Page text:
Skip to Main Content

What to Expect When a Loved One Enters Hospice Care

August 08, 2015 Posted in: Family Health , Article

In some instances, medical treatment decisions are relatively easy: We get sick, our doctors prescribe a treatment, and we get better. But people who have run out of options to cure their illness often face difficult decisions regarding their treatment choices and end-of-life care. Their choices have a big impact on quality of life during their final days.

Each year, more than 1.5 million Americans who are nearing end of life decide to receive hospice care, according to the National Hospice and Palliative Care Organization (NHPCO), but many others who might benefit don't seek these services, perhaps due to misconceptions, fears, or a lack of information.

What Hospice Is — and What It's Not

There may be some confusion about what one can expect from hospice. A common misconception is that it is a "last resort" and means that a person is giving up hope, while some think it means a lower level of medical care or a way of denying treatment for a life-limiting illness.

In reality, though, hospice is not about giving up. If a person is no longer responding to curative treatment, hospice supports the highest possible quality of life for whatever time remains. It focuses on managing a patient's pain and other symptoms so they can spend their last days living comfortably in a setting they choose, surrounded by family and friends. It also helps family members manage the physical and emotional hardship of caring for a dying loved one.

Who Uses Hospice?

Hospice care is for people with a terminal illness who are expected to live six months or less. It is often associated with cancer patients, but others who receive hospice care may have heart disease, dementia, or lung disease. Typically, patients are concerned with the quality of their end-of-life period and can benefit from the specialized emotional and spiritual support of staff members.

What Happens in Hospice Care?

Hospice care starts as soon as a referral is made by the patient's doctor. Once admitted, the patient, family members, and a dedicated hospice care team will develop a plan that meets the patient's specific needs and wishes. The care team can include a primary care doctor, hospice doctor, nurse, spiritual care professional, home health aide, social worker, and pharmacist. Speech, physical, and occupational therapists are available if needed.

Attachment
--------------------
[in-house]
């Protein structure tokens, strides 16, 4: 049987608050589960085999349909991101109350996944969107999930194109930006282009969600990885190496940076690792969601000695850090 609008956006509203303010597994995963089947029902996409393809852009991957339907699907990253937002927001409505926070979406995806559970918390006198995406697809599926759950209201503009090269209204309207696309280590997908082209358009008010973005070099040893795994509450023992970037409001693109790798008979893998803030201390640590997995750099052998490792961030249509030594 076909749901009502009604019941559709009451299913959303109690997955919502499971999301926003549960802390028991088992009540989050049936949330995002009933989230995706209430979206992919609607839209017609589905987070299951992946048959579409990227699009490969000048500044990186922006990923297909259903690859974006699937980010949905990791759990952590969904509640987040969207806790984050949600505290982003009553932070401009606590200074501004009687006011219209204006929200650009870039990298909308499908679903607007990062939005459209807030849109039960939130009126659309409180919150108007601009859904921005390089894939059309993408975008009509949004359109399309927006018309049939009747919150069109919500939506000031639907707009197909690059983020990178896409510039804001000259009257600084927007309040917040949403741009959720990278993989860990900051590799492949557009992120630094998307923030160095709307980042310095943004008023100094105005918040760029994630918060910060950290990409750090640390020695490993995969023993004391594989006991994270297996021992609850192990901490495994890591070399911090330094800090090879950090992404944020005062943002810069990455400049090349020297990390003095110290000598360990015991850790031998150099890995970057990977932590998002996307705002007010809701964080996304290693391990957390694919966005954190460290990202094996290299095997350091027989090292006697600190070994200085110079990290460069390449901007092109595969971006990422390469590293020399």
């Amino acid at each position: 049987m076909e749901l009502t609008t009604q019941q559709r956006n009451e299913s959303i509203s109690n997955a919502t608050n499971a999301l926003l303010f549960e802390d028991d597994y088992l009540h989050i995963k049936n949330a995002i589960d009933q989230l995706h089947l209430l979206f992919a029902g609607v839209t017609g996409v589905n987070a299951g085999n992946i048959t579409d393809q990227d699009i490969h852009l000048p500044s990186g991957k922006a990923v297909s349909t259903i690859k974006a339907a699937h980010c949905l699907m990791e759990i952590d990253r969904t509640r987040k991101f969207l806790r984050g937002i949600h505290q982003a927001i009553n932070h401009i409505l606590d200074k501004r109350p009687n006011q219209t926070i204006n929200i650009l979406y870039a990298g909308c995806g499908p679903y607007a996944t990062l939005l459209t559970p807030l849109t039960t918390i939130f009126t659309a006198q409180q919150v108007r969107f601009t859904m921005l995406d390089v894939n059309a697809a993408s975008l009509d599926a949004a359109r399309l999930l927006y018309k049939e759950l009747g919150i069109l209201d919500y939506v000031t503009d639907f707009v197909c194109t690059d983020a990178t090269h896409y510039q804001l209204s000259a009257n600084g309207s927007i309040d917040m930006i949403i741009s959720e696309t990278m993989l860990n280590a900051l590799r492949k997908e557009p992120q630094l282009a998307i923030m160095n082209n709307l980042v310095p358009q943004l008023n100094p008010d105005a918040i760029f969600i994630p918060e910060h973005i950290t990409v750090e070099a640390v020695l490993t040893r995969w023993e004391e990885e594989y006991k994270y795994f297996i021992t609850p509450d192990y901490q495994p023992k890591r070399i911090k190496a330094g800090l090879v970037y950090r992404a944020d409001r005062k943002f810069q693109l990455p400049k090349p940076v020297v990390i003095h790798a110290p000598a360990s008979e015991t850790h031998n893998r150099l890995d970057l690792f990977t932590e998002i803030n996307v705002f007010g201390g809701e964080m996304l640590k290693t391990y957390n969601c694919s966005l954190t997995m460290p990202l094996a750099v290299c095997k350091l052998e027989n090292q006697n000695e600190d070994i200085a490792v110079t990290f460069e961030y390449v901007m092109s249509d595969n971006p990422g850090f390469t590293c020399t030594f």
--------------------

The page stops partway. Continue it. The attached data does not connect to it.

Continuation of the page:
Hospice services can be provided at home but are also available at hospitals, nursing homes, assisted-living facilities, and dedicated hospice facilities. Staff members visit patients regularly and provide additional care or other services as needed 24/7.

Hospice is covered by Medicare, Medicaid, private insurance, and HMOs. If you're considering hospice for yourself or a loved one, check with your insurer for information about what services their plan covers. Many hospices will also help those who are unable to pay.

To learn more about hospice programs in your area, talk to a local doctor, nurse, or social worker, or contact your local or state office concerning aging. The NHPCO has an online provider directory at

Image source: Flickr

5 Questions Women Should Ask Their Primary Care Physician

MAR 01, 2023

Going to the doctor can be stressful. Whether for a general exam or a specific health problem, there is often so much information to process that we don't think to ask questions during our visit or simply feel embarrassed to ask.

Read More Additional information about Dignity Health | 5 Questions Women Should Ask Their Primary Care Physician

The Importance of Prenatal Vitamins

SEP 12, 2022

It's important to remember that vitamins and supplements cannot take the place of a healthy diet. For example, pregnant women should eat multiple servings of fresh green vegetables and foods rich in omega-3 fatty acids. Higher doses of certain vitami...

Read More Additional information about Dignity Health | *

Breastfeeding for Working Moms: 5 Tips to Guide You

SEP 12, 2022

It's often said that breastfeeding is a full-time job. And in those first few weeks of motherhood, when it feels like you're feeding constantly, it certainly can be. But what happens a few months later when you have to go back to work?

Read More Additional information about Dignity Health | How to Make Breastfeeding for Working Moms Easy